Despite the serious health problems associated with syphilis it can be easy to cure if treated early. Therefore it is essential that medical practitioners understand the importance of testing and treatment of syphilis as well as the partner/s of those with infectious syphilis.
Advice for health professionals
SA Health provide the following advice for health doctors:
- Maintain a high clinical suspicion for syphilis in all population groups
- Primary syphilis may present with one or more typically painless ulcers at the site of infection.
- Secondary syphilis may present with a rash and constitutional symptoms such as fever or malaise.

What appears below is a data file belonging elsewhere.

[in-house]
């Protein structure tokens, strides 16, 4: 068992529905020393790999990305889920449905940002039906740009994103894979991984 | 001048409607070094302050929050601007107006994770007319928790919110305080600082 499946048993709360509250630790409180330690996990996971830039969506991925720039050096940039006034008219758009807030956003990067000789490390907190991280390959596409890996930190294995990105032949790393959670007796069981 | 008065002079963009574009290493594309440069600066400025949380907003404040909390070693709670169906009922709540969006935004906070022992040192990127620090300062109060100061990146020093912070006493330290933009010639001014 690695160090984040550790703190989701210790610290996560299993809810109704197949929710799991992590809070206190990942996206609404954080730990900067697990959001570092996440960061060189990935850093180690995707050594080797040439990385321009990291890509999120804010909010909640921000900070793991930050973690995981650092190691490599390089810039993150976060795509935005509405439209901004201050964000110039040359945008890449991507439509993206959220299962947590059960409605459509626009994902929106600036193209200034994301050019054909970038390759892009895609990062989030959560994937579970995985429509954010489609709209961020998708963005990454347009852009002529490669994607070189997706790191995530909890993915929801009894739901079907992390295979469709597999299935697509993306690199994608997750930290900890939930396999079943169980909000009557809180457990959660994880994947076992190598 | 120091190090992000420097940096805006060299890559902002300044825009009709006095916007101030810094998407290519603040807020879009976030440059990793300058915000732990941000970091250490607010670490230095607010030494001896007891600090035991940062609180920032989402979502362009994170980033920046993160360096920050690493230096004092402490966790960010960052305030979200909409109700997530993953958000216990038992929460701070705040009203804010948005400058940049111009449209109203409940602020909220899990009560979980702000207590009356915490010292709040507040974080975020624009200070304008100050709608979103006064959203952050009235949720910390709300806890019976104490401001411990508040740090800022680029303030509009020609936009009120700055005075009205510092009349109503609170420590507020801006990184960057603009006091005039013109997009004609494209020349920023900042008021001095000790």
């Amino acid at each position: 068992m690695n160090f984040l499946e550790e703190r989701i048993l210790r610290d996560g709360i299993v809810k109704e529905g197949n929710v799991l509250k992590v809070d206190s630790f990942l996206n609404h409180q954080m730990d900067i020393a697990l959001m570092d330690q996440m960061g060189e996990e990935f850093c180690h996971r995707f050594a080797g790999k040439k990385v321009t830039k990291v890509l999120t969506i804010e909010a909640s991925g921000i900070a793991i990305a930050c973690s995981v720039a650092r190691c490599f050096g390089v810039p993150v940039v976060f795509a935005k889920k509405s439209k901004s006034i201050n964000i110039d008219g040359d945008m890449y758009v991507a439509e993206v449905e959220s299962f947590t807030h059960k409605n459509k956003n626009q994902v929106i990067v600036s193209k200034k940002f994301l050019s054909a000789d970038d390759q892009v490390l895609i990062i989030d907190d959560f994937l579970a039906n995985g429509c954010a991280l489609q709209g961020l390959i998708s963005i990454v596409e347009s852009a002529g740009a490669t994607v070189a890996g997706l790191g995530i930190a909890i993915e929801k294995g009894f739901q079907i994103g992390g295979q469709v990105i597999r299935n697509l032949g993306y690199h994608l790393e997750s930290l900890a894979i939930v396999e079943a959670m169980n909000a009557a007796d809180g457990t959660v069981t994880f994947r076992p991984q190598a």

- Be alert to new visual complaints and consider syphilis in the differential diagnosis. Ocular and neurological symptoms may occur at any stage of syphilis.
- Take a dry swab of any potentially syphilitic lesion or rash for syphilis PCR, in addition to bloods for syphilis serology. Herpes simplex (HSV) swabs are unsuitable for syphilis PCR.
- Consider syphilis screening in all sexually active patients
- Offer syphilis screening to all asymptomatic patients as part of regular sexual health check-ups. This includes MBS item 715 health assessments for Aboriginal and Torres Strait Islander people.
- Request syphilis and HIV serology in patients with other STIs or risk factors for STIs, including STI contacts and persons who inject drugs
- A diagnosis of chlamydia or gonorrhoea indicates that the patient is at risk of syphilis.
- Test for syphilis and HIV in persons diagnosed with or a contact of a person with an STI.